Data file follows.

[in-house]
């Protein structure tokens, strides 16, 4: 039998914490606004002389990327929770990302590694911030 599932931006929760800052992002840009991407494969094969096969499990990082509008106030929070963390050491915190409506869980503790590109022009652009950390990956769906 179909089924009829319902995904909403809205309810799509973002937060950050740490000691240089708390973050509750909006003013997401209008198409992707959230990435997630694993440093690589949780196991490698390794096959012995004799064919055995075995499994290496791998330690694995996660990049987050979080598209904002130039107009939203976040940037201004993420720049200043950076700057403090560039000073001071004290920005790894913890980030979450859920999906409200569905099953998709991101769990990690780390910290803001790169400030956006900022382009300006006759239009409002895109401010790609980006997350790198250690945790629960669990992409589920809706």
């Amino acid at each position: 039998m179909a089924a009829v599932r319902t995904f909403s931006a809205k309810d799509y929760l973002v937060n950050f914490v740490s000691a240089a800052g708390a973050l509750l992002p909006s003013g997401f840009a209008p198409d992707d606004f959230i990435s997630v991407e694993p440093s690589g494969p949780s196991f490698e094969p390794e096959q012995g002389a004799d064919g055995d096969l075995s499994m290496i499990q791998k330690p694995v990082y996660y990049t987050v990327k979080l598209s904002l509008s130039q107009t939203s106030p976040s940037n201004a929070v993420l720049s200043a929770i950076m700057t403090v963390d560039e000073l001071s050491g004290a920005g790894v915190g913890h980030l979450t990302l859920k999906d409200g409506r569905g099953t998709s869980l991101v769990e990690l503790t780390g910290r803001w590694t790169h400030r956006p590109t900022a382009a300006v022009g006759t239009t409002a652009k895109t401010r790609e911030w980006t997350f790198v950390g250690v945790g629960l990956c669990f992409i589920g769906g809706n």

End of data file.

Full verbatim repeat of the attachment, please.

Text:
[in-house]
């Protein structure tokens, strides 16, 4: 039998914490606004002389990327929770990302590694911030 599932931006929760800052992002840009991407494969094969096969499990990082509008106030929070963390050491915190409506869980503790590109022009652009950390990956769906 179909089924009829319902995904909403809205309810799509973002937060950050740490000691240089708390973050509750909006003013997401209008198409992707959230990435997630694993440093690589949780196991490698390794096959012995004799064919055995075995499994290496791998330690694995996660990049987050979080598209904002130039107009939203976040940037201004993420720049200043950076700057403090560039000073001071004290920005790894913890980030979450859920999906409200569905099953998709991101769990990690780390910290803001790169400030956006900022382009300006006759239009409002895109401010790609980006997350790198250690945790629960669990992409589920809706």
């Amino acid at each position: 039998m179909a089924a009829v599932r319902t995904f909403s931006a809205k309810d799509y929760l973002v937060n950050f914490v740490s000691a240089a800052g708390a973050l509750l992002p909006s003013g997401f840009a209008p198409d992707d606004f959230i990435s997630v991407e694993p440093s690589g494969p949780s196991f490698e094969p390794e096959q012995g002389a004799d064919g055995d096969l075995s499994m290496i499990q791998k330690p694995v990082y996660y990049t987050v990327k979080l598209s904002l509008s130039q107009t939203s106030p976040s940037n201004a929070v993420l720049s200043a929770i950076m700057t403090v963390d560039e000073l001071s050491g004290a920005g790894v915190g913890h980030l979450t990302l859920k999906d409200g409506r569905g099953t998709s869980l991101v769990e990690l503790t780390g910290r803001w590694t790169h400030r956006p590109t900022a382009a300006v022009g006759t239009t409002a652009k895109t401010r790609e911030w980006t997350f790198v950390g250690v945790g629960l990956c669990f992409i589920g769906g809706n």